The United States Treasury Department keeps a stash of that taxpayer money and uses it for currency speculation. The massive profits from the secret market activities can be used for things like funding foreign governments and many other applications at the discretion of the presiding administration. This slush fund was the central funding vehicle for the multiple economic relief facilities enacted in the CARES Act and is operated by the Federal Reserve on behalf of the U.S. Treasury Department.
The spigot from the money machine was opened briefly for the general public through the emergency legislation. But, Treasury Secretary Steve Mnuchin is getting ready to cut it off even as he opens it even further for Wall Street.
The homeless armies
By January 2021, renters in America will owe $34 billion to their landlords, according to global investment bank and advisory firm, Stout. More than half of the eviction moratoriums enacted to avoid an upsurge in homelessness during Covid lockdowns have been rescinded, including a federal moratorium that expired in July.
Rent and landlord relief programs across the country take up the lion’s share of CARES Act funding allocations, with states like Virginia having already spent over 38% of the money reserved for renters by early November. As the money runs out and the December 31 CARES Act cutoff date approaches, states are fumbling to keep enough cash in their coffers to stem the tidal wave evictions that are at the doorstep and leaking through profusely.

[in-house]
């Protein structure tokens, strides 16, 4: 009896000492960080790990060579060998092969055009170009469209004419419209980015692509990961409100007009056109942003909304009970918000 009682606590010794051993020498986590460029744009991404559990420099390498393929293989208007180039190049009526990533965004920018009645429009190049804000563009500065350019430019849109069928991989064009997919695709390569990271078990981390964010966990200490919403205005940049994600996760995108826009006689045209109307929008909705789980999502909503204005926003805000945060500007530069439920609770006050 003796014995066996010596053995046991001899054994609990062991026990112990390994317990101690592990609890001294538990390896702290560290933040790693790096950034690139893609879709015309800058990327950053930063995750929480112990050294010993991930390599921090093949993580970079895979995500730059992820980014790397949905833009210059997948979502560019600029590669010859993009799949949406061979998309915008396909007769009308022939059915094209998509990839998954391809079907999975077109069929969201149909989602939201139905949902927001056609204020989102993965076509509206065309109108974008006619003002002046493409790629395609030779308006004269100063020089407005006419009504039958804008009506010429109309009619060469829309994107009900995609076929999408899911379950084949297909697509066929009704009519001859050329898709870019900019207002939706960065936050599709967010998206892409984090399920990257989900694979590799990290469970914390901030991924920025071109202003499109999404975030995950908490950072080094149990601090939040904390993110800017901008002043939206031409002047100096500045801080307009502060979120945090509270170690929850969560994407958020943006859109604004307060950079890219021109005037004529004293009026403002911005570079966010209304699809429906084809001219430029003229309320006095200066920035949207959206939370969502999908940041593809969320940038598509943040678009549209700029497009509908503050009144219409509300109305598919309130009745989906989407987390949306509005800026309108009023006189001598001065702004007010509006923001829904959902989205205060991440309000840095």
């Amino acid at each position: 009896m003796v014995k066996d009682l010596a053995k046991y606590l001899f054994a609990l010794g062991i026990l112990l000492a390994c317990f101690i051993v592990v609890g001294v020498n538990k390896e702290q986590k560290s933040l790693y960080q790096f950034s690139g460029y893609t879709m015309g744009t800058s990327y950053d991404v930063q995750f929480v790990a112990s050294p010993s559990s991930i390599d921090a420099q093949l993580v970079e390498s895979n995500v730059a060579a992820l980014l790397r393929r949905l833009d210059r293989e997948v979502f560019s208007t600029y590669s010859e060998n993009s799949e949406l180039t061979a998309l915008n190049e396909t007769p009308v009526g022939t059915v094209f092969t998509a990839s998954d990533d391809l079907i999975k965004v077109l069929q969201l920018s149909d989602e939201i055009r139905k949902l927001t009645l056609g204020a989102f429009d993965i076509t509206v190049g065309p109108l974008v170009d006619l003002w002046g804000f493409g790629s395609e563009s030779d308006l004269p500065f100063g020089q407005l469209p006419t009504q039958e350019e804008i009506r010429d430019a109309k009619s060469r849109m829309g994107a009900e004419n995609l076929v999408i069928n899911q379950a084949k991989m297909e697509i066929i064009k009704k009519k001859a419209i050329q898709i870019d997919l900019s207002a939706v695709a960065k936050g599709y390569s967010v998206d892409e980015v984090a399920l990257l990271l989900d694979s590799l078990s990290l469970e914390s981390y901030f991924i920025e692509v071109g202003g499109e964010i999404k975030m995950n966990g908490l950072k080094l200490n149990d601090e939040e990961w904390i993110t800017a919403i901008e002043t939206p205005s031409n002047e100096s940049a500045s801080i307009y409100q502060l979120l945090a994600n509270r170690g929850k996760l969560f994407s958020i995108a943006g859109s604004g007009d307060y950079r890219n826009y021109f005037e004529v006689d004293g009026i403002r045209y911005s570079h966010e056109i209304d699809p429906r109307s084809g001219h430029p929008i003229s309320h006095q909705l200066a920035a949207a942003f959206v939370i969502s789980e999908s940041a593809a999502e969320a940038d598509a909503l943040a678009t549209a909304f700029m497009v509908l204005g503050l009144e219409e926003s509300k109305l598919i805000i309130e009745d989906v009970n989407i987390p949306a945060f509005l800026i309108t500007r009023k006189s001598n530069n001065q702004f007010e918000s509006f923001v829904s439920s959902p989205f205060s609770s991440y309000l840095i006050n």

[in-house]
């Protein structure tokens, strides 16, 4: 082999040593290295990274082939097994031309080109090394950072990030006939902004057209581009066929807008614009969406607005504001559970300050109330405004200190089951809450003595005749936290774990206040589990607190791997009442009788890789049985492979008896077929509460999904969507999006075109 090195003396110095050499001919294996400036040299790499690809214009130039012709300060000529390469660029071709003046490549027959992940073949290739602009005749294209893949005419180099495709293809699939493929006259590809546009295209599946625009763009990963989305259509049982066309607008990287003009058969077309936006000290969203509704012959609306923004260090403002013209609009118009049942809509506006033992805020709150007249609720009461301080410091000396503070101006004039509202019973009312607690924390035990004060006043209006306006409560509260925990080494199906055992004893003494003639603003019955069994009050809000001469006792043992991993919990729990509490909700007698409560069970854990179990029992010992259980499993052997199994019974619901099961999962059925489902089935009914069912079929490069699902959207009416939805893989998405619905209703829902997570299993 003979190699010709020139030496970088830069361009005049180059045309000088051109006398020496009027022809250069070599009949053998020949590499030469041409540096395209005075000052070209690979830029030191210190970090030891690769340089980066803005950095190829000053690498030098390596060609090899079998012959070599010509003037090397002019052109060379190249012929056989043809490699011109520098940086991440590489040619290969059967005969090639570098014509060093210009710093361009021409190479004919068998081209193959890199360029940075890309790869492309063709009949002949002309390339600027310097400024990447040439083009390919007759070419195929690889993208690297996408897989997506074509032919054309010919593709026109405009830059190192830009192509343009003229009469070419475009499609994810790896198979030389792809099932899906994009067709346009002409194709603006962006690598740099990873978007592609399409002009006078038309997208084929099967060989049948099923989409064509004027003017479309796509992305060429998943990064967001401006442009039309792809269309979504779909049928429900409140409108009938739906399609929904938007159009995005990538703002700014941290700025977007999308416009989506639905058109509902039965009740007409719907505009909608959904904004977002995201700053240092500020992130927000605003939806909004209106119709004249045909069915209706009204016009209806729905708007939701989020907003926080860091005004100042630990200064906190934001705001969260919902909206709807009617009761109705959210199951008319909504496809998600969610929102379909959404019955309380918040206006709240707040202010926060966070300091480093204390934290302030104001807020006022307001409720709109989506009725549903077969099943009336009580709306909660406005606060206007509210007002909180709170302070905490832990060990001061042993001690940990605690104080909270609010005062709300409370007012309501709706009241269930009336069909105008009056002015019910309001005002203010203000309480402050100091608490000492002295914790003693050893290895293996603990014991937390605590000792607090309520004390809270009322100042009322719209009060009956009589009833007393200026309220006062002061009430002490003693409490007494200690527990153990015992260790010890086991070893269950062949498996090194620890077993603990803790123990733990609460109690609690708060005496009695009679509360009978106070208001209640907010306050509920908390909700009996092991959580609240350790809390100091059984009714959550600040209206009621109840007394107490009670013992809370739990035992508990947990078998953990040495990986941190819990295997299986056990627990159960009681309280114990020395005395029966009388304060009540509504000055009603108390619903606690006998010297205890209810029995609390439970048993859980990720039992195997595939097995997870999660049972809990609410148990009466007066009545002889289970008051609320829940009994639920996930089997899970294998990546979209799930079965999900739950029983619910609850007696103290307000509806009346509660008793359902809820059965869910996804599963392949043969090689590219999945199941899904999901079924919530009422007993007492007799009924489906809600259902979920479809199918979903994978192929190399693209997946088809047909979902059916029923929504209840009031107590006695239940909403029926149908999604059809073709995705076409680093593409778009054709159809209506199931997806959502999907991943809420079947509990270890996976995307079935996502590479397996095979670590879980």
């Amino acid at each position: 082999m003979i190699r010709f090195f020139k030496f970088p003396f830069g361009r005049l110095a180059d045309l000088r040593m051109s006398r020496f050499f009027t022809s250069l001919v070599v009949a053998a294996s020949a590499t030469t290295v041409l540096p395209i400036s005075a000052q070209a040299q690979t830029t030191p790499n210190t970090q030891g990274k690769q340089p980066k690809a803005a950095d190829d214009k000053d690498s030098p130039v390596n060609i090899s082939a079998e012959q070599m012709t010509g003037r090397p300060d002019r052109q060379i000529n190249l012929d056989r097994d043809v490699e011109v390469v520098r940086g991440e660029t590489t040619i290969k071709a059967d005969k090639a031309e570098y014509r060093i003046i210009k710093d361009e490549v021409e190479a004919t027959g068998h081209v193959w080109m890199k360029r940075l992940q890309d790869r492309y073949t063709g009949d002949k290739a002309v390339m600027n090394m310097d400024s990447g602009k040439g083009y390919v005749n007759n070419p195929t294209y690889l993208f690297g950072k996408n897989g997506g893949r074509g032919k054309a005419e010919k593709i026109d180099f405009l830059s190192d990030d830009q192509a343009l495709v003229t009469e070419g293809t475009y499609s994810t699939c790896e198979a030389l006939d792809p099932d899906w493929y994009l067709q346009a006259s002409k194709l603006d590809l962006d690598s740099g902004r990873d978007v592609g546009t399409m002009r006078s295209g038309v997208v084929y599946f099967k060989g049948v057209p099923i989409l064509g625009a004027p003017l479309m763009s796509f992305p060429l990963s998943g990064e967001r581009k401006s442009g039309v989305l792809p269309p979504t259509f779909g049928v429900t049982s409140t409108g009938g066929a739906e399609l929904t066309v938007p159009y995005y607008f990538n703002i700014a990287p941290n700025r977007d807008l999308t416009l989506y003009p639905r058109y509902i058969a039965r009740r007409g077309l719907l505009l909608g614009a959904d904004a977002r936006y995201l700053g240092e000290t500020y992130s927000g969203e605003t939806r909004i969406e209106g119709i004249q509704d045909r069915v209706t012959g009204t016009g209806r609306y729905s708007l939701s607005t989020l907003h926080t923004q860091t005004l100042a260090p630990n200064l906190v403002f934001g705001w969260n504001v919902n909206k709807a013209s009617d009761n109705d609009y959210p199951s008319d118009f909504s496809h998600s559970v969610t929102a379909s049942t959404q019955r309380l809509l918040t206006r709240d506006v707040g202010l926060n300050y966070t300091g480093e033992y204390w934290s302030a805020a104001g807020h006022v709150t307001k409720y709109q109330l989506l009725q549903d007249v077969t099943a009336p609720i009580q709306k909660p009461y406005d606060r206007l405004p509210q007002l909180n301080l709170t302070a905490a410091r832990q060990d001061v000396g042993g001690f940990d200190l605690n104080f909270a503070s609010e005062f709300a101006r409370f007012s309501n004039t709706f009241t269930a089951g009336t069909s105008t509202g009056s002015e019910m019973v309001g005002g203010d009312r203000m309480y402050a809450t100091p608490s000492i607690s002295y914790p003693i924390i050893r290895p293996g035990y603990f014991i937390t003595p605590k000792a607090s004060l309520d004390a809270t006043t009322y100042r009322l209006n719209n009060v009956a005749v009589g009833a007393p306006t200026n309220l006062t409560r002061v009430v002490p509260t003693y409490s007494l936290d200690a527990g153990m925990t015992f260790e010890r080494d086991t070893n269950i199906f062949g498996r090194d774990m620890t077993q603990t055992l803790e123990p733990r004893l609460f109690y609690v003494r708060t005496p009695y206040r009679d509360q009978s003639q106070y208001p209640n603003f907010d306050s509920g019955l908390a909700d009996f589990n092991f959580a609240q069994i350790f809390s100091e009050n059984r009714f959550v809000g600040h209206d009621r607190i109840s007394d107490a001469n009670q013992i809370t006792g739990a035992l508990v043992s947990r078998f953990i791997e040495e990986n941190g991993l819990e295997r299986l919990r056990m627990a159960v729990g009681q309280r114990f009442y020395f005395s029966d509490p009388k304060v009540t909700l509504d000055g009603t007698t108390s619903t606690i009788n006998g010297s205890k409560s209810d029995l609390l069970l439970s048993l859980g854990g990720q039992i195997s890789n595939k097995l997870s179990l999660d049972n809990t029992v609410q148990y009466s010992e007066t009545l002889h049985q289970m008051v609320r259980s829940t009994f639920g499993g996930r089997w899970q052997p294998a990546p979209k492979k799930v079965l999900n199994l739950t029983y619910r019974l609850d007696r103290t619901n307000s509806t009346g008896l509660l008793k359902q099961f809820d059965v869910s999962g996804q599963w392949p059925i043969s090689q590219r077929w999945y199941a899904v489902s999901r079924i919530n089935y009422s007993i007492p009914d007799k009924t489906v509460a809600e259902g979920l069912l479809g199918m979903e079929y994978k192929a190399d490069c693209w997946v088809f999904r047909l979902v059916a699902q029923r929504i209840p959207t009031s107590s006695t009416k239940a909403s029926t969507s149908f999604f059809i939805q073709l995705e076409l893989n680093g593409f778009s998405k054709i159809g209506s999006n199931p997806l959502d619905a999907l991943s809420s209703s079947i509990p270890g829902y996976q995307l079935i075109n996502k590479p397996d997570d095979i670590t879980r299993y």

Cases like that of Ricky Johnson, as reported by The Virginian-Pilot, are happening nationwide and show how landlords are getting around moratorium rules and successfully evicting tenants over technicalities and dubious legal maneuvers. It was only through the efforts of a staunch group of friends and housing advocates, that Johnson was able to avoid ending up on the streets with his brother.
With their help, the Johnson brothers convinced a judge to vacate a previous order awarding possession of the property to a management company and managed to extend their stay of execution a paltry few weeks into next year. But, in the rapacious economic climate that characterizes the American real estate market, three months rent free can feel like a gift from the gods.